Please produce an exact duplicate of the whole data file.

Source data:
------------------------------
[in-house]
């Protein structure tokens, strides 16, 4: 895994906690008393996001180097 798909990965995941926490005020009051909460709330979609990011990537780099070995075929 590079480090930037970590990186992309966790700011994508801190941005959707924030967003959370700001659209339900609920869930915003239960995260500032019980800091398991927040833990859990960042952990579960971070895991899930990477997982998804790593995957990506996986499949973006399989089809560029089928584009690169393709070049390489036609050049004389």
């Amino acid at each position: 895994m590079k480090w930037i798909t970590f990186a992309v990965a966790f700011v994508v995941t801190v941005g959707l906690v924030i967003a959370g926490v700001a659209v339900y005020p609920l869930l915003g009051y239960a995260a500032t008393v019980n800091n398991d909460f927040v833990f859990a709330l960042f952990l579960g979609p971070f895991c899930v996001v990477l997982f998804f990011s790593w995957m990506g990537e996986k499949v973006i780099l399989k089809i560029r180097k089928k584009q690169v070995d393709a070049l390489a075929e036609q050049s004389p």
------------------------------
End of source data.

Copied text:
[in-house]
């Protein structure tokens, strides 16, 4: 895994906690008393996001180097 798909990965995941926490005020009051909460709330979609990011990537780099070995075929 590079480090930037970590990186992309966790700011994508801190941005959707924030967003959370700001659209339900609920869930915003239960995260500032019980800091398991927040833990859990960042952990579960971070895991899930990477997982998804790593995957990506996986499949973006399989089809560029089928584009690169393709070049390489036609050049004389």
């Amino acid at each position: 895994m590079k480090w930037i798909t970590f990186a992309v990965a966790f700011v994508v995941t801190v941005g959707l906690v924030i967003a959370g926490v700001a659209v339900y005020p609920l869930l915003g009051y239960a995260a500032t008393v019980n800091n398991d909460f927040v833990f859990a709330l960042f952990l579960g979609p971070f895991c899930v996001v990477l997982f998804f990011s790593w995957m990506g990537e996986k499949v973006i780099l399989k089809i560029r180097k089928k584009q690169v070995d393709a070049l390489a075929e036609q050049s004389p």